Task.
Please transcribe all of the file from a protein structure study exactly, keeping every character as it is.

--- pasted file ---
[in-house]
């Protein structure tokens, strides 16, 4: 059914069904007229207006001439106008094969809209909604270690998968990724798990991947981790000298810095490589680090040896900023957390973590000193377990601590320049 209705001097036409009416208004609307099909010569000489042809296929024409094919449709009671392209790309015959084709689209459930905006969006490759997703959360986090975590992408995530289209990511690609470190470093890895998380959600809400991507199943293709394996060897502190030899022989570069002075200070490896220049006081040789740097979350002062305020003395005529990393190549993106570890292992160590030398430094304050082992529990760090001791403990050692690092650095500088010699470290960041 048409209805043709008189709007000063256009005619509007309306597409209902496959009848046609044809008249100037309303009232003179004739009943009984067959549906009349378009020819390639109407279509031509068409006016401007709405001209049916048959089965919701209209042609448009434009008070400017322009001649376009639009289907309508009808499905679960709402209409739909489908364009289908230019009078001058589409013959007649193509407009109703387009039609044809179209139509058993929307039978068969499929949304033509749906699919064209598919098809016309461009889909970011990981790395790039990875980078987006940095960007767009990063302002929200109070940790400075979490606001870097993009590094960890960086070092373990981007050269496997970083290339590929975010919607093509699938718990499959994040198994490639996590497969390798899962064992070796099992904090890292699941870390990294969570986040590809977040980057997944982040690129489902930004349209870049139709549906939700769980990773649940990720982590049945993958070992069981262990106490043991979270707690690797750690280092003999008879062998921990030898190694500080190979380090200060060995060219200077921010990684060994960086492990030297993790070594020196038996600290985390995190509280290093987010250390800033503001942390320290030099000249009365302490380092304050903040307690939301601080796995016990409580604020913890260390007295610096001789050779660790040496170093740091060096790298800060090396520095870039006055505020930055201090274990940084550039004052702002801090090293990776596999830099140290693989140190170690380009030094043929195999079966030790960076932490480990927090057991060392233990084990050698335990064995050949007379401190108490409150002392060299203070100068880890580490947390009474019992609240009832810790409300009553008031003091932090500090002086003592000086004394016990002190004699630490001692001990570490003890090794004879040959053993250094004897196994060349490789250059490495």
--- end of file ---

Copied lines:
[in-house]
């Protein structure tokens, strides 16, 4: 059914069904007229207006001439106008094969809209909604270690998968990724798990991947981790000298810095490589680090040896900023957390973590000193377990601590320049 209705001097036409009416208004609307099909010569000489042809296929024409094919449709009671392209790309015959084709689209459930905006969006490759997703959360986090975590992408995530289209990511690609470190470093890895998380959600809400991507199943293709394996060897502190030899022989570069002075200070490896220049006081040789740097979350002062305020003395005529990393190549993106570890292992160590030398430094304050082992529990760090001791403990050692690092650095500088010699470290960041 048409209805043709008189709007000063256009005619509007309306597409209902496959009848046609044809008249100037309303009232003179004739009943009984067959549906009349378009020819390639109407279509031509068409006016401007709405001209049916048959089965919701209209042609448009434009008070400017322009001649376009639009289907309508009808499905679960709402209409739909489908364009289908230019009078001058589409013959007649193509407009109703387009039609044809179209139509058993929307039978068969499929949304033509749906699919064209598919098809016309461009889909970011990981790395790039990875980078987006940095960007767009990063302002929200109070940790400075979490606001870097993009590094960890960086070092373990981007050269496997970083290339590929975010919607093509699938718990499959994040198994490639996590497969390798899962064992070796099992904090890292699941870390990294969570986040590809977040980057997944982040690129489902930004349209870049139709549906939700769980990773649940990720982590049945993958070992069981262990106490043991979270707690690797750690280092003999008879062998921990030898190694500080190979380090200060060995060219200077921010990684060994960086492990030297993790070594020196038996600290985390995190509280290093987010250390800033503001942390320290030099000249009365302490380092304050903040307690939301601080796995016990409580604020913890260390007295610096001789050779660790040496170093740091060096790298800060090396520095870039006055505020930055201090274990940084550039004052702002801090090293990776596999830099140290693989140190170690380009030094043929195999079966030790960076932490480990927090057991060392233990084990050698335990064995050949007379401190108490409150002392060299203070100068880890580490947390009474019992609240009832810790409300009553008031003091932090500090002086003592000086004394016990002190004699630490001692001990570490003890090794004879040959053993250094004897196994060349490789250059490495």